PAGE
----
Banks harbour doubts about new Privacy Shield

Author: Amélie Labbé | Published: 22 Jul 2016

Transatlantic data transfers will now be governed by a new framework, after the European Commission (EC) adopted the EU-US Privacy Shield on July 12. But uncertainty will surround its application for banks until challenged in US or EU courts.

The new set of rules replaces the much criticised 16-year old Safe Harbour agreement, which allowed US companies to self-certify that they would adequately protect EU personal data transferred to them.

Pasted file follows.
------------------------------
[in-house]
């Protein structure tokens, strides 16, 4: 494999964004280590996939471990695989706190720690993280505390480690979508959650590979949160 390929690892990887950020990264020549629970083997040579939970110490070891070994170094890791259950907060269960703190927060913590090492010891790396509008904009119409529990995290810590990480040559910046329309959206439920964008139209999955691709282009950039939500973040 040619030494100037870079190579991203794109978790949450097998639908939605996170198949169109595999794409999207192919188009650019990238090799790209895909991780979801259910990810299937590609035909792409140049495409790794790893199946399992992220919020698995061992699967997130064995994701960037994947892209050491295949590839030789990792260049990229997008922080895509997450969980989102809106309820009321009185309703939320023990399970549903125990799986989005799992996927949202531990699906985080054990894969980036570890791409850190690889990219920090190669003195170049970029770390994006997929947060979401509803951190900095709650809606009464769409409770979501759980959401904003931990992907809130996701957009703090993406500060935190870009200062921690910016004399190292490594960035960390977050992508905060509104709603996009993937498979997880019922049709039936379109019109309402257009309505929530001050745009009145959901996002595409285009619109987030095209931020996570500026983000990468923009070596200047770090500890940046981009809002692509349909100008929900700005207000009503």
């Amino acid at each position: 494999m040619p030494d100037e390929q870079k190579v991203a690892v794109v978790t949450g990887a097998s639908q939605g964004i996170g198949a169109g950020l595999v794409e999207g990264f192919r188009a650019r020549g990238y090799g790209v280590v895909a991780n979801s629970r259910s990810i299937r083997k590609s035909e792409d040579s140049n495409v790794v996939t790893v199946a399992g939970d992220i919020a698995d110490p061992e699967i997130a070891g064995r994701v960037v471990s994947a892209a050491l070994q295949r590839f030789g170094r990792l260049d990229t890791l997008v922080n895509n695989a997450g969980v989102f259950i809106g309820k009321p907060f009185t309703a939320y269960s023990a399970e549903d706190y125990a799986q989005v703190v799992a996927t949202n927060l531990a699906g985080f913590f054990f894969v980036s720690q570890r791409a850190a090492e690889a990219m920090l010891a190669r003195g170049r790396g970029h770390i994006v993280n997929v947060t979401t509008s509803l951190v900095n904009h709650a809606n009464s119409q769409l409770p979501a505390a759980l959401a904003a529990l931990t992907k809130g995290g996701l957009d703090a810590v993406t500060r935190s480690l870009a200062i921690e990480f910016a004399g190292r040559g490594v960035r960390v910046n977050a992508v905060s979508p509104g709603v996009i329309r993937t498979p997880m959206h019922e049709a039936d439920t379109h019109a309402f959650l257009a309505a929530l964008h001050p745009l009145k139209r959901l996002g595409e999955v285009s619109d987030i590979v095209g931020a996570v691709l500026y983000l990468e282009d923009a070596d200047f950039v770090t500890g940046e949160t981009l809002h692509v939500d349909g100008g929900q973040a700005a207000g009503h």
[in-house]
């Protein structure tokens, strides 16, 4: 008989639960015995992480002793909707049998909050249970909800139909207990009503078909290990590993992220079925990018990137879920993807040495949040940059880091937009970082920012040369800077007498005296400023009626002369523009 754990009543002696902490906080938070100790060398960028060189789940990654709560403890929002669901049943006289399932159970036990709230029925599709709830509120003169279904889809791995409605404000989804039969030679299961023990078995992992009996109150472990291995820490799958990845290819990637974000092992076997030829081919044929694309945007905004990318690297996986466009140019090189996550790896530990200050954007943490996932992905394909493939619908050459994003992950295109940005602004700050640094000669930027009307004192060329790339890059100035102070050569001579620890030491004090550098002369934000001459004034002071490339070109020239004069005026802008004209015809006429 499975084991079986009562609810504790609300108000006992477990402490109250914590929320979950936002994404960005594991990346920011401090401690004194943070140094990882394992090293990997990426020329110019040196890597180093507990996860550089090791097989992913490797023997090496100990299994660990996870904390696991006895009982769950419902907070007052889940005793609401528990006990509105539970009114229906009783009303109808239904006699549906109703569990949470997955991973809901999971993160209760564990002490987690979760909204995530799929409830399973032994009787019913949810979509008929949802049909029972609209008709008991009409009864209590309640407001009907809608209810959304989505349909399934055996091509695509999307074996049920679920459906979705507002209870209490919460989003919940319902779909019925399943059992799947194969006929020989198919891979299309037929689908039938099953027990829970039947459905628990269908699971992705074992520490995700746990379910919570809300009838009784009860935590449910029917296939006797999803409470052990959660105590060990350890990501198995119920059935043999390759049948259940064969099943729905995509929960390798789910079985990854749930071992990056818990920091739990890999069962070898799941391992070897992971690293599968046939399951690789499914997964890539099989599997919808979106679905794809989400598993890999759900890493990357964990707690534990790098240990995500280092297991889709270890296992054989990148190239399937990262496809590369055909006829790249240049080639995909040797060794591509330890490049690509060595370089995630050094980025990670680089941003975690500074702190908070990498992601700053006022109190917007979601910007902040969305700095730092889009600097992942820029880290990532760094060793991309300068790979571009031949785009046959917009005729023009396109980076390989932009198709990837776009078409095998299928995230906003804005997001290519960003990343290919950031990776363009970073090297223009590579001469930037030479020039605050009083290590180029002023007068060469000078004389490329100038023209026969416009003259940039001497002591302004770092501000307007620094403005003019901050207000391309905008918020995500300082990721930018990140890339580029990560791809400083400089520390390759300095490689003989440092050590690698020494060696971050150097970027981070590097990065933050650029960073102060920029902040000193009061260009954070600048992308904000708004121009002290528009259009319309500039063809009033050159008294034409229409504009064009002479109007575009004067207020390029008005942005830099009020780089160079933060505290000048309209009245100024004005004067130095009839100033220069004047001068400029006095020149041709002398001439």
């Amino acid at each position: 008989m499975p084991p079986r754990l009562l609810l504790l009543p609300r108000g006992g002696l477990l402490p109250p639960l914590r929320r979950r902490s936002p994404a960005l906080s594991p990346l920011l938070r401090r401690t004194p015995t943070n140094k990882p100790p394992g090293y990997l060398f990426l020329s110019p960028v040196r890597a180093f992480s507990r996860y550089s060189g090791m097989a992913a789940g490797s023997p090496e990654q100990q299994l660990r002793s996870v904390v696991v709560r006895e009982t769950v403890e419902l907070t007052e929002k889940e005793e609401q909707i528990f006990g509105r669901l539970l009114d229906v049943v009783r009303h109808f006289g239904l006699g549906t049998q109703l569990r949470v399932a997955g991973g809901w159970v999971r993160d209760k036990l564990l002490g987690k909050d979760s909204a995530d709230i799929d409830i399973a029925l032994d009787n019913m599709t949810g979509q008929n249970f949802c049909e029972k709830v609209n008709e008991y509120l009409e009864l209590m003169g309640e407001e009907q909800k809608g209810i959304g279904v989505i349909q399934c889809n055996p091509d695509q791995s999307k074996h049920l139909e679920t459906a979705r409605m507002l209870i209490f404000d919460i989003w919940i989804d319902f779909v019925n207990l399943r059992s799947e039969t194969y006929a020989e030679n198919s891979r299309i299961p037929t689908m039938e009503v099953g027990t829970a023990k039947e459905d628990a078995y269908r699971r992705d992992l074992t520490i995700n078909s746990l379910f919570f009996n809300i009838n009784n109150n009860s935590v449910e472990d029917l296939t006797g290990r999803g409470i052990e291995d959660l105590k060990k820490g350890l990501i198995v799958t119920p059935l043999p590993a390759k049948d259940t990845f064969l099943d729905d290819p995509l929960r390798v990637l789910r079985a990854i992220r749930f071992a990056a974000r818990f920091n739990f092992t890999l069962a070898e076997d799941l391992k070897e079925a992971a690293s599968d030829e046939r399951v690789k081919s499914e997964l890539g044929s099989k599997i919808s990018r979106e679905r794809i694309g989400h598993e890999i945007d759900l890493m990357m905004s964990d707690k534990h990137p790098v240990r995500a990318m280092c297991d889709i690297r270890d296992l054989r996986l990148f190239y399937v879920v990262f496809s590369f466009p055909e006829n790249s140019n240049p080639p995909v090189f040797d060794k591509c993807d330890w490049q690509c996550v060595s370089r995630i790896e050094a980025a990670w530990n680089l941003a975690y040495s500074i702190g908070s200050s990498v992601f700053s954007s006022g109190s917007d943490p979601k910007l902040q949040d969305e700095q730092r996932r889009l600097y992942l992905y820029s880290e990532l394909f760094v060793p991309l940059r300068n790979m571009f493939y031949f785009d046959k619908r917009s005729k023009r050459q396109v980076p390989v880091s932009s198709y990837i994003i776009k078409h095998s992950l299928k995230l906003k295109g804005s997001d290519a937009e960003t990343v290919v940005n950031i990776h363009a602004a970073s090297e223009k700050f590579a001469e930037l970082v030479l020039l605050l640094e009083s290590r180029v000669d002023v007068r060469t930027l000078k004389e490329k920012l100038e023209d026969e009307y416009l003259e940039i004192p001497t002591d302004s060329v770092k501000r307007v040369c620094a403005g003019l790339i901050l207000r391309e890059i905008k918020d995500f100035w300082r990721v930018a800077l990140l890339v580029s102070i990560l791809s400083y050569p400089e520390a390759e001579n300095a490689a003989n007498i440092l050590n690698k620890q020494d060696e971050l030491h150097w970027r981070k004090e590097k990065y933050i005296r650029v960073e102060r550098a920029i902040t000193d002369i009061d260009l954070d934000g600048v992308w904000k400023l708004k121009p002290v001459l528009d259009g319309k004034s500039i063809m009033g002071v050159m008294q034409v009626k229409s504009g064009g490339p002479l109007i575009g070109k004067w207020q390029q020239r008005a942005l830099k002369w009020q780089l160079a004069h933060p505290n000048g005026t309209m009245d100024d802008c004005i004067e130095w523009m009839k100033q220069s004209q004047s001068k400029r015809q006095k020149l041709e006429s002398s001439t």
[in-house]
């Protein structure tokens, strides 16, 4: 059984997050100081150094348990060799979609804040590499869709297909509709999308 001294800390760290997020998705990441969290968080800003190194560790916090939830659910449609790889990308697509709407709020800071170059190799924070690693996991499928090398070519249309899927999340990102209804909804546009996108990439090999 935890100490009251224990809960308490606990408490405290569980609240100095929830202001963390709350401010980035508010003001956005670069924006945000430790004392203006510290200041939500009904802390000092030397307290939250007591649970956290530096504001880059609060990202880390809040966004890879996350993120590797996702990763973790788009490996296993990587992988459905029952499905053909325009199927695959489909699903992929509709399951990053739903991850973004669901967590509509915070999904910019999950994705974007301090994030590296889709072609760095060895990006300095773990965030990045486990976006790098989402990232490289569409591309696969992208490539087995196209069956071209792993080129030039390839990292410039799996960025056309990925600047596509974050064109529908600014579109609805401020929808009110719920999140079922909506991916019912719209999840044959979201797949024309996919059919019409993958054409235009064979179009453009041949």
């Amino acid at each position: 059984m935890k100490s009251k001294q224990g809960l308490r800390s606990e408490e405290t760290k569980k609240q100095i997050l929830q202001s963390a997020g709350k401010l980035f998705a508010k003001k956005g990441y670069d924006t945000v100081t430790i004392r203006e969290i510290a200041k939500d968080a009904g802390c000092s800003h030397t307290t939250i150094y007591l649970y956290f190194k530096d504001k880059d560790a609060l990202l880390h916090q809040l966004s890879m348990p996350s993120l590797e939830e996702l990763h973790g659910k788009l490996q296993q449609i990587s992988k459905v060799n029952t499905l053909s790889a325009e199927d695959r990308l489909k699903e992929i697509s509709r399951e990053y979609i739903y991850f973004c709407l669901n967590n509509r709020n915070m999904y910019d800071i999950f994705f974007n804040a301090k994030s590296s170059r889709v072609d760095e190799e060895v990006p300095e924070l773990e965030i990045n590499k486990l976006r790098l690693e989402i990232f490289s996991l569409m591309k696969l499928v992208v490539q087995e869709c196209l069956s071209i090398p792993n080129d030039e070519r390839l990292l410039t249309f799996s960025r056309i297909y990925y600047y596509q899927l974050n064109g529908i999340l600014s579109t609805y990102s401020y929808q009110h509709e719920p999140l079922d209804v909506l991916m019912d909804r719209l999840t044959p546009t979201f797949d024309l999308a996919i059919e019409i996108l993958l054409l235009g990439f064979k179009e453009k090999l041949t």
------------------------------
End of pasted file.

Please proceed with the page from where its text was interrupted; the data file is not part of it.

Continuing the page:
According to Renzo Marchini, special counsel at Dechert, and head of its EU data protection practice, a common criticism from some EU regulators is that some companies were self-certifying without ensuring proper compliance with the rules. 

The European Court of Justice deemed the Safe Harbour system invalid in an October 2015 ruling on the basis that there were a number of exceptions to its application in the US – namely national security, public interest and law enforcement requirements.



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